Photography for beginners

Part 5 - Program mode

So far we have been using Auto Mode, with some extra input from us to help by choosing a scene mode.  Before we can get on to the creative stuff, which comes when we can use Aperture Priority, Shutter Priority and Manual we have to get to grips with exposure, which will be the next topic.  If you have kept up to date and read some of the glossary, then you will notice some of what we need has slipped in already; f-stops, shutter speeds, ISO settings.  So when we get there you should be ready for it.  Before that though I will introduce program mode which will be a good place to get familiar with exposure without having to master it first.

Program mode is very similar to auto mode with a few important differences.  The camera still calculates the exposure for you, but now tells you what it is in the view finder.  If you don't want this combination; say f/8 at 1/30th because you are hand holding it and might get camera shake, you can change this to f/5.6 at 1/60th or f/4 at 1/125th by moving a thumb wheel.  Now 1/125th should be fine for hand held (I'll cover this in a minute).  When you turn the thumb wheel, the camera will change the combination, but still give you one which will yield the correct exposure according to its meter reading.  If you need a faster speed and you get a slower one, just turn the wheel the other way.

Now you could just use your camera as though it were in Auto, and ignore the exposure information; but we are here to learn, so have look at it, think about it, and change it if you think it is necessary.  There is more to program mode than this however.  You should find that you now have more options on your menu.  You can now set things that you couldn't before, such as ISO.  If you find that there is so little light that the camera wants to use a really slow shutter speed, then you can increase the ISO setting which is like using a faster film.  However if this is over done you can get a lot of noise, particularly in the shadows.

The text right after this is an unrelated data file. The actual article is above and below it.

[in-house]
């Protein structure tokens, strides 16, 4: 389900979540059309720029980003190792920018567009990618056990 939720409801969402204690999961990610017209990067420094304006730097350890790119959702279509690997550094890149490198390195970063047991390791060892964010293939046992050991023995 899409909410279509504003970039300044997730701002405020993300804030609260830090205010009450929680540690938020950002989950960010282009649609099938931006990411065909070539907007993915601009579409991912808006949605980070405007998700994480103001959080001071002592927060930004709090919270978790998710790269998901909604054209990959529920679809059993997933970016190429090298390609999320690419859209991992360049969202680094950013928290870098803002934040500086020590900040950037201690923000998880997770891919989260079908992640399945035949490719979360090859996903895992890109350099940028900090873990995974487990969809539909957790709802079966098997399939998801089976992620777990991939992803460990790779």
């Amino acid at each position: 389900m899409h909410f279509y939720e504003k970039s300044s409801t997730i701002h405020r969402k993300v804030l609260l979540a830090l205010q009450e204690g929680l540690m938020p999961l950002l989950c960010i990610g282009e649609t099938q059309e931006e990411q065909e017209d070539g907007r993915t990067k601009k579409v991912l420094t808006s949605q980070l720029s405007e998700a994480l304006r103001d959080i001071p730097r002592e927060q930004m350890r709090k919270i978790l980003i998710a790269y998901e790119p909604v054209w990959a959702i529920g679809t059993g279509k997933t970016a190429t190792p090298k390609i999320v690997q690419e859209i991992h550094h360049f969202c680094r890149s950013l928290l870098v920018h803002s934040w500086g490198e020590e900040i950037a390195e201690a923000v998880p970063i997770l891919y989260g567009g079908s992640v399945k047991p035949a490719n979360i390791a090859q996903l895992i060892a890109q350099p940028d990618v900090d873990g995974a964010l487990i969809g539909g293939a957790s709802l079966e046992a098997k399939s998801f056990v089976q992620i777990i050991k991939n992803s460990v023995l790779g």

So what was this about hand held?  How do I know what is safe.  For a start if you have a lens/camera that has image stabilisation then you can normally go at least 1 f-stop better than this, modern camera/lenses even more.  Expensive modern lenses can even provide at least three f-stops of improvement.  However, lets assume we do not have image stabilisation and I'll give the baseline rule of thumb.  The cut-off point for hand holding without noticeable camera shake is the reciprocal of the focal length, so if you are using a focal length of 50mm then 1/50th of a second is your cut off, anything faster will be ok.  Anything slower, then use a tripod or steady the camera on a wall or other support.  If you zoom out to 200mm then you need to use 1/200th or faster.  This is only a rule of thumb, some people are better than others at avoiding camera shake.  Take a note of what you are using and look out for blurring of the image to assess whether you can use the rule or should use a safety margin.

Now exactly what you get in program mode varies from camera to camera so you will need to dig out your manual, find the section on program mode and read it up.  As well as being able to set ISO you should also be able to set white balance.  Another option may be control of the flash which will may be completely automatic in Auto.  From now on you should only use Auto Mode when you are on holiday, and just want snaps to jog your memory, and you don't want to bother to check that the settings are OK.  You should use your camera in Program mode unless you are using one of the scene modes.  An added benefit of program mode, on most cameras at least, is that you can usually set your camera to save RAW files as well as JPEGs.  If you haven't done this yet, do it now.

A good discipline to try and make a habit of is, when you use an unusual setting, e.g. turn the ISO way up, put the setting back to normal as soon as you have finished using it.  This will pay dividends when you pick up the camera in a hurry and fire off a batch of shots, with the wrong settings!  It is also a good habit to check the settings when you start a new session.

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